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Flabbergasted Anchor Points Out to Commerce Secretary Why There Wasn't a 'Single Hint of a Protester' in Saudi Arabia
Natasha Bertrand, Business Insider
Bertrand writes: "The Saudi government banned all forms of protest in 2011 in the wake of the Arab Spring."
Saudi policemen stand guard in front of 'Al-rajhi Mosque' in central Riyadh. (photo: Getty Images)
ommerce Secretary Wilbur Ross told CNBC on Monday that "there was not a single hint of a protester anywhere there during the whole time" he was in Saudi Arabia with President Donald Trump over the weekend.
The CNBC anchor said that could be because protesting isn't allowed in Saudi Arabia.
"In theory, that could be true," Ross replied. "But, boy, there was certainly no sign of it."
He added: "The mood was a genuinely good mood."
Ross, who was seen napping during Trump's speech on Sunday, added that the Saudi security guards asked Trump and his aides for a photo and presented him with "two gigantic bushels of dates as a present, a thank you for the trip that we had had. That was a pretty from-the-heart, very genuine gesture, and it really touched me."
The Saudi government banned all forms of protest in 2011 in the wake of the Arab Spring.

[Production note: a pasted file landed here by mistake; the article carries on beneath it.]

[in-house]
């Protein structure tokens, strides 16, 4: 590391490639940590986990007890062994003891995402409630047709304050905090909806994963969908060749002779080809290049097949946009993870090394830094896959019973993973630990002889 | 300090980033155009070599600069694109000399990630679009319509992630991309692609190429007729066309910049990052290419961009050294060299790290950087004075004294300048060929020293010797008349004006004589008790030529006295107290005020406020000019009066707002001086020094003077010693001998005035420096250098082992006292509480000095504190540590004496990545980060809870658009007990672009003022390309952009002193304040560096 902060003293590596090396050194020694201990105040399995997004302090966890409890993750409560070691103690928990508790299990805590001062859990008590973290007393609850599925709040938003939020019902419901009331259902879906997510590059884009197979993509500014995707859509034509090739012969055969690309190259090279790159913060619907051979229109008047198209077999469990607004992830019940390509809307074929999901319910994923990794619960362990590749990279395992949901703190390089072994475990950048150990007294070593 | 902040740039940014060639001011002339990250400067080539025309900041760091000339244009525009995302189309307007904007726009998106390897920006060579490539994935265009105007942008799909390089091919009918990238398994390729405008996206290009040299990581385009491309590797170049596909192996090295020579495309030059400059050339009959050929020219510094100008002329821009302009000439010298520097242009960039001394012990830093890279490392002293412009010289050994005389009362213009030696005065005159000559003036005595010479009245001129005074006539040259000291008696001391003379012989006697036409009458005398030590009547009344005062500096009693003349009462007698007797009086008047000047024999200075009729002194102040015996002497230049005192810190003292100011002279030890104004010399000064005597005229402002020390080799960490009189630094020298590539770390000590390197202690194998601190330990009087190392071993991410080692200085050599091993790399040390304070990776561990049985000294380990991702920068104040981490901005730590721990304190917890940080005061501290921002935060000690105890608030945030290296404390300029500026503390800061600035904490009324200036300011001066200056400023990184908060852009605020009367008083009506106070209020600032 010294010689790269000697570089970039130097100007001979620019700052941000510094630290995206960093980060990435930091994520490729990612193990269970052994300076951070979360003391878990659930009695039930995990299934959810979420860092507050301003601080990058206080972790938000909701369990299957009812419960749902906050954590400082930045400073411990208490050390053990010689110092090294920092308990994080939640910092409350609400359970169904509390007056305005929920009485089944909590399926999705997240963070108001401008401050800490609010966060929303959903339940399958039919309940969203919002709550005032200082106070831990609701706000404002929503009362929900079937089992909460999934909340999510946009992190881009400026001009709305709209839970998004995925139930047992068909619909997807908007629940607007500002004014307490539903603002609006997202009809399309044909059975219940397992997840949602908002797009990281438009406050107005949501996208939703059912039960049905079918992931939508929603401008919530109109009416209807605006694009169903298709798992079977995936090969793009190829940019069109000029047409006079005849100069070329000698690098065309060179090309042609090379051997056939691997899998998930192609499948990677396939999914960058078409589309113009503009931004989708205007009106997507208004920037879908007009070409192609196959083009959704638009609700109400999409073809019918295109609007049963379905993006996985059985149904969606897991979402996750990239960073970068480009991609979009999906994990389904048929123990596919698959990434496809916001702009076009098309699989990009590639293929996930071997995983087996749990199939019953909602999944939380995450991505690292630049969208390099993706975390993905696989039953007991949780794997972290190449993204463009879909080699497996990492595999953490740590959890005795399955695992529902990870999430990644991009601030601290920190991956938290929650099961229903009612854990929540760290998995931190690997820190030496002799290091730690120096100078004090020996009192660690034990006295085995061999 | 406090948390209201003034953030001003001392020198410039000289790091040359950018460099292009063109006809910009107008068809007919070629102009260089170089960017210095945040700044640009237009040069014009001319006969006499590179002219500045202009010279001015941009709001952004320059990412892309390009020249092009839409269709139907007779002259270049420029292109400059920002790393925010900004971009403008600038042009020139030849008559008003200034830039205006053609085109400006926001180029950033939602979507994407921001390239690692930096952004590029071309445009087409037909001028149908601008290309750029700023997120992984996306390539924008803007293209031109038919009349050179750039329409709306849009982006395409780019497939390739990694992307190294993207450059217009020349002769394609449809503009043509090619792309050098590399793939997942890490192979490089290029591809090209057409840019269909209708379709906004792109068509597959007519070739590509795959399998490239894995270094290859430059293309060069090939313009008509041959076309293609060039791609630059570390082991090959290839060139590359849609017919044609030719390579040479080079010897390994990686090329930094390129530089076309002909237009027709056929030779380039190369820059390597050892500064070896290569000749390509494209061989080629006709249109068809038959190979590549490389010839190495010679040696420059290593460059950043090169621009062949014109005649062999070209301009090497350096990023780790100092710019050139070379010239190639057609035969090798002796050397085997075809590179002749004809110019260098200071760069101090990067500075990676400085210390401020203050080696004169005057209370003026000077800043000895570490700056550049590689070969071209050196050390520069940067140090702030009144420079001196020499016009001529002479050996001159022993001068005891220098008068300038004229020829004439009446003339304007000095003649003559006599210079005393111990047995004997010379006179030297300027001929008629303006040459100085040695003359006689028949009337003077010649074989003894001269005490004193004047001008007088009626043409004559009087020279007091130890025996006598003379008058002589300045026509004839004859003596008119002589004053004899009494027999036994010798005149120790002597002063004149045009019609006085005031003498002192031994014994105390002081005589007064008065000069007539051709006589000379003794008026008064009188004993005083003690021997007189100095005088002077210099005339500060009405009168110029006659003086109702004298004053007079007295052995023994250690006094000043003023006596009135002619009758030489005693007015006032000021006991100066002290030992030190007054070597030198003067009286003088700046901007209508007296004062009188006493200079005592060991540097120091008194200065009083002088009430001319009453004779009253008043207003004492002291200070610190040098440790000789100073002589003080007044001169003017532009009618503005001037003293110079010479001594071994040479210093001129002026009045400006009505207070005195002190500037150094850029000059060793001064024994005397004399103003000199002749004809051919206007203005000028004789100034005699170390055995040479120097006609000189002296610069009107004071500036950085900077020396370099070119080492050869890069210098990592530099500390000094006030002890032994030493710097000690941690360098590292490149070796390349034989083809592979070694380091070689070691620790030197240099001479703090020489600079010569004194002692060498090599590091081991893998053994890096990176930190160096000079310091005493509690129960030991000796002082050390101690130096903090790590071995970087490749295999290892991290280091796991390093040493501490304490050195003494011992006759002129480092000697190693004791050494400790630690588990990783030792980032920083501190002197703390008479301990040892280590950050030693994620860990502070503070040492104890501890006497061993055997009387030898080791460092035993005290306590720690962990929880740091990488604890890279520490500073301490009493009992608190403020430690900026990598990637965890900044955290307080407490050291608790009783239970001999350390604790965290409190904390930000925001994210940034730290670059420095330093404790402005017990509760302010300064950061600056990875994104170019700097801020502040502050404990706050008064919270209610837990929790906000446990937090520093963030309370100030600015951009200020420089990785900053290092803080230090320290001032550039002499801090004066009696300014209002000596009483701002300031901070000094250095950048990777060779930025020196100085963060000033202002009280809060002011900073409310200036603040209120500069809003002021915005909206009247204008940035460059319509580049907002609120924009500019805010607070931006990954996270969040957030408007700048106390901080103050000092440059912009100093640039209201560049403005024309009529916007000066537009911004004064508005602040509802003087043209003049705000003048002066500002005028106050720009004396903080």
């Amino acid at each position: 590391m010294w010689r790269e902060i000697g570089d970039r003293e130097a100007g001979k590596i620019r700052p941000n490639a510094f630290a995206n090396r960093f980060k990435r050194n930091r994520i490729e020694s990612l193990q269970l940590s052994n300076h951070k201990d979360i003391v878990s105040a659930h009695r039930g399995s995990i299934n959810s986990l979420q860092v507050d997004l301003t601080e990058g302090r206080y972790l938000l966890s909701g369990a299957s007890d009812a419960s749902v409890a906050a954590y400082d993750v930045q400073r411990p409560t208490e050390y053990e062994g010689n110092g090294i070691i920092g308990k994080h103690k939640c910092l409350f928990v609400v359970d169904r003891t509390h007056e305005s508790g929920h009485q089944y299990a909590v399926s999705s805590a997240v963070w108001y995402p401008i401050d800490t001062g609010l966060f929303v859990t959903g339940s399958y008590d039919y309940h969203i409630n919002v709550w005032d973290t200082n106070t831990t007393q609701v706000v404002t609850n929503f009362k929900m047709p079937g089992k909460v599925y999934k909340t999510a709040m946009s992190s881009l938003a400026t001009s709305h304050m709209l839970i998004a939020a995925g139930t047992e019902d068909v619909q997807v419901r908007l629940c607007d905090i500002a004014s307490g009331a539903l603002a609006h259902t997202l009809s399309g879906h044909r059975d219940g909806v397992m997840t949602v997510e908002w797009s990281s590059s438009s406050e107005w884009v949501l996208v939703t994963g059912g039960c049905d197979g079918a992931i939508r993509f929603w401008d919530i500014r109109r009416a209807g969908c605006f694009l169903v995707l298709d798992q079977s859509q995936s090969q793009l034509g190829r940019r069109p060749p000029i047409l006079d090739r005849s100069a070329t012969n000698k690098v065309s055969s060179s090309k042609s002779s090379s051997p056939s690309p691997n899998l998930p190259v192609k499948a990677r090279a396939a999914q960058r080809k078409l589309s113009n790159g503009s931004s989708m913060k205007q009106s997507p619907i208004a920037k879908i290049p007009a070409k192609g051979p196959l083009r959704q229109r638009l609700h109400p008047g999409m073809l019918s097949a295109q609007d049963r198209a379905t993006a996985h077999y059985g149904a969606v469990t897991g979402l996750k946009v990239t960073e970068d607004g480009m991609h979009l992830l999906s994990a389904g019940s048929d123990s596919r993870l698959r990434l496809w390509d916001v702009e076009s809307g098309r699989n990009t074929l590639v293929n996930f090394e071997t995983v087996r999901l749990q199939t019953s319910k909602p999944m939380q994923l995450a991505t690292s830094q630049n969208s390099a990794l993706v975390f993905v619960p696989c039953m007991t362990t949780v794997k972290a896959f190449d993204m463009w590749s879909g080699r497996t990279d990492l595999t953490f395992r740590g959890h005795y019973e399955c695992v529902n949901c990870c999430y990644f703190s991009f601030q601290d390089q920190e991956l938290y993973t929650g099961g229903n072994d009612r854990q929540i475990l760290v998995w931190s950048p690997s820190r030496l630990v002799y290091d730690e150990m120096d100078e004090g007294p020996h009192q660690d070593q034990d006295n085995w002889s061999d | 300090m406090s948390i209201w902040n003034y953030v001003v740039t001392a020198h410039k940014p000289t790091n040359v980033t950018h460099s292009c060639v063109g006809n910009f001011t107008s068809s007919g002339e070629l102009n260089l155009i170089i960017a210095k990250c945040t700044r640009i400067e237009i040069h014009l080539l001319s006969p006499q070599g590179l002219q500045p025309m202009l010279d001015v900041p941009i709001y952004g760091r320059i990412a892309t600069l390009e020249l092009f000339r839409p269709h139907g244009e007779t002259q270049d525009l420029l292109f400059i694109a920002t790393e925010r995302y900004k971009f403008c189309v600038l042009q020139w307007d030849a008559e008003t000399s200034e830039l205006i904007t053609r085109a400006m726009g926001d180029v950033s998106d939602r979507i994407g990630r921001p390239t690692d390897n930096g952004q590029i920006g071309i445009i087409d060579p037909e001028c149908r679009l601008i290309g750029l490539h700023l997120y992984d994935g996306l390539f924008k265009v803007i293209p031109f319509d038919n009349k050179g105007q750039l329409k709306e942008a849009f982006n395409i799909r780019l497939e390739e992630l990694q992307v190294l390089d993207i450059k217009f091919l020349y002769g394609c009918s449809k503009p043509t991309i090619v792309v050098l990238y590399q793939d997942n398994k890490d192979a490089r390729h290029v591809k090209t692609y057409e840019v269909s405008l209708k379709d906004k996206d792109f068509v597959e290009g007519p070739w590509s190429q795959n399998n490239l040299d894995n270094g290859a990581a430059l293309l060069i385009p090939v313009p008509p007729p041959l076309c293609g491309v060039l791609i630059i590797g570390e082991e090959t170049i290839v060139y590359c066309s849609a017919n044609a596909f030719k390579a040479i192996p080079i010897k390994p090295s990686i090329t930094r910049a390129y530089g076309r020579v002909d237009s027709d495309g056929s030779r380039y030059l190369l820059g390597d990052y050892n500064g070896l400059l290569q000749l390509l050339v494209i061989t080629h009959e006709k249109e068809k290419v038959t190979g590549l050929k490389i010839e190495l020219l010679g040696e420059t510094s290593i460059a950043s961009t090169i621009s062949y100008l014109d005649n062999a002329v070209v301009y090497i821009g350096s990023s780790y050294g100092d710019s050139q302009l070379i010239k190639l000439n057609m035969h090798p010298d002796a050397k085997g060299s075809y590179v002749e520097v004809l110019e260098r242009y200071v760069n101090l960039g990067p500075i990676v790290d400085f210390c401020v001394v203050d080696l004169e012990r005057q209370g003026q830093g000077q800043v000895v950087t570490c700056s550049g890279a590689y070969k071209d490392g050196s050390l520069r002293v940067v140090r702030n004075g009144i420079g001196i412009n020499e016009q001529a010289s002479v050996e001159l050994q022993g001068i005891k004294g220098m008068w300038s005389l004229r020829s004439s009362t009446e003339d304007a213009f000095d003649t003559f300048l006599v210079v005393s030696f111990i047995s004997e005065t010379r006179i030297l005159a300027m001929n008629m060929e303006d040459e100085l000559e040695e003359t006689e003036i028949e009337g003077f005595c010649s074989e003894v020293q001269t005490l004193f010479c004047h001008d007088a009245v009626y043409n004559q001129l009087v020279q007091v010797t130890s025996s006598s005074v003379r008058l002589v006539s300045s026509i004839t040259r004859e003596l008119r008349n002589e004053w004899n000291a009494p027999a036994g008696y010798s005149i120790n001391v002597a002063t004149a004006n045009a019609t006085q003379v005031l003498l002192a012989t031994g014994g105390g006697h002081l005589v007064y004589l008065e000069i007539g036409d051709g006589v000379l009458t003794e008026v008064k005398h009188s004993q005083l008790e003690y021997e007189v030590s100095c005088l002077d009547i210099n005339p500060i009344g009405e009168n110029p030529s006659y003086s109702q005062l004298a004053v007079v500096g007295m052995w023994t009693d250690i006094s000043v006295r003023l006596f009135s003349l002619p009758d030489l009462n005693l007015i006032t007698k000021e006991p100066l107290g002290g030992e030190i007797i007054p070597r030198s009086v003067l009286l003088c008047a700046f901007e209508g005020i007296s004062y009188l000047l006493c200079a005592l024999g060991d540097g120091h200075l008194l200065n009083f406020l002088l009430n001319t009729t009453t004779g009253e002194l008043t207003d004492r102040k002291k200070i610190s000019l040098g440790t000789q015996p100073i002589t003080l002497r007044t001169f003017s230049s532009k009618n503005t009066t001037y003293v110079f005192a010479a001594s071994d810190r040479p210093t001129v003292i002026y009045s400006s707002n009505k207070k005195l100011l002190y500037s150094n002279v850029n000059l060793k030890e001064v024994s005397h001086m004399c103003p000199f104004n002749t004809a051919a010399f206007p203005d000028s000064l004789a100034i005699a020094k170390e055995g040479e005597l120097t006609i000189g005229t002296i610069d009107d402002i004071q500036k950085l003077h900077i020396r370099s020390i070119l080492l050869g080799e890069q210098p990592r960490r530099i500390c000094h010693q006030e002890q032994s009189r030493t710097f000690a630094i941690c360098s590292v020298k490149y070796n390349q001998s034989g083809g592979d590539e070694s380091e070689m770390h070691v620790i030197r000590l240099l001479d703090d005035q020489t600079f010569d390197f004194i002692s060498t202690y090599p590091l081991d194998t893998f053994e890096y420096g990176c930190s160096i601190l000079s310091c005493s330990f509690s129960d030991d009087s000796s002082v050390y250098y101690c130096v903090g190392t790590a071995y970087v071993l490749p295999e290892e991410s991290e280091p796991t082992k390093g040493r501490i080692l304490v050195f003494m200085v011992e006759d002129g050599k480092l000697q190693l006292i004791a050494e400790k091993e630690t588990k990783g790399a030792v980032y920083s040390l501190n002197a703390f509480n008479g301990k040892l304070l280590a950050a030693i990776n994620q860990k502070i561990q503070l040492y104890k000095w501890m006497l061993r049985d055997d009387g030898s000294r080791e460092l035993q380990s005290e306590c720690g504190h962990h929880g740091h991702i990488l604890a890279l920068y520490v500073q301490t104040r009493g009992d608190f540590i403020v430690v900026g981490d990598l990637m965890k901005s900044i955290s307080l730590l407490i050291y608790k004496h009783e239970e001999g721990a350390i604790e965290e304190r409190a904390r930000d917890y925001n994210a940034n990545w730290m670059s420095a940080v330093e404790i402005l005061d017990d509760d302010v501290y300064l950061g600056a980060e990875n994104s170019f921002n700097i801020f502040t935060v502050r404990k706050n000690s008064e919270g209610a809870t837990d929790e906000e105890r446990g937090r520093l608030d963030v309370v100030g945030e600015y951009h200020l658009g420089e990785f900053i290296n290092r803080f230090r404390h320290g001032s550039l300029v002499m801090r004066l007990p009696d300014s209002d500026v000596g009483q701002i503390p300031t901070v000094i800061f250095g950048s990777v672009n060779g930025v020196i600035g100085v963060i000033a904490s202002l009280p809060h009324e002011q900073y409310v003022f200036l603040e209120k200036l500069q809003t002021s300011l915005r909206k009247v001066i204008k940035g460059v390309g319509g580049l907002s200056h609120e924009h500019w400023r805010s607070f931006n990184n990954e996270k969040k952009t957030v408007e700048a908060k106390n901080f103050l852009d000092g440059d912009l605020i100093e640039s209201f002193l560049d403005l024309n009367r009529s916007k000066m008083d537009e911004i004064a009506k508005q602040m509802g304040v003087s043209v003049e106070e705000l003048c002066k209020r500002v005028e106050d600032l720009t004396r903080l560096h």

"Regulations in the kingdom forbid categorically all sorts of demonstrations, marches, and sit-ins, as they contradict Islamic Sharia law and the values and traditions of Saudi society," a Saudi interior ministry statement said at the time.
A counterterrorism law enacted in 2014 reinforced the ban on dissent, characterizing any act that "undermines" the Saudi state or society as an act of terrorism.
Both laws were enacted under King Abdullah, who died in January 2015. But dissidents and activists continue to be jailed and publicly tortured through 2017, according to Human Rights Watch and Amnesty International.
Trump's speech in Riyadh on Sunday did not mention Saudi Arabia's human-rights violations, which include public floggings, coerced confessions, and death sentences for crimes such as nonviolent drug offenses. Most executions are carried out by beheading, according to Amnesty International.
"We are not here to tell other people how to live, what to do, who to be, or how to worship," Trump said on Sunday. He did, however, call on the region's leaders to stand up against the "oppression of women."
Of Trump's promise to not "tell other people how to live," Republican Sen. Marco Rubio told CNN on Sunday, "That would not have been a part of a speech that I would have delivered."
He added: "I think it's in our national-security interest to advocate for democracy and freedom and human rights now, with a recognition that you may not get it overnight."http://readersupportednews.org/news-section2/318-66/43718-flabbergasted-anchor-points-out-to-commerce-secretary-why-there-wasnt-a-single-hint-of-a-protester-in-saudi-arabia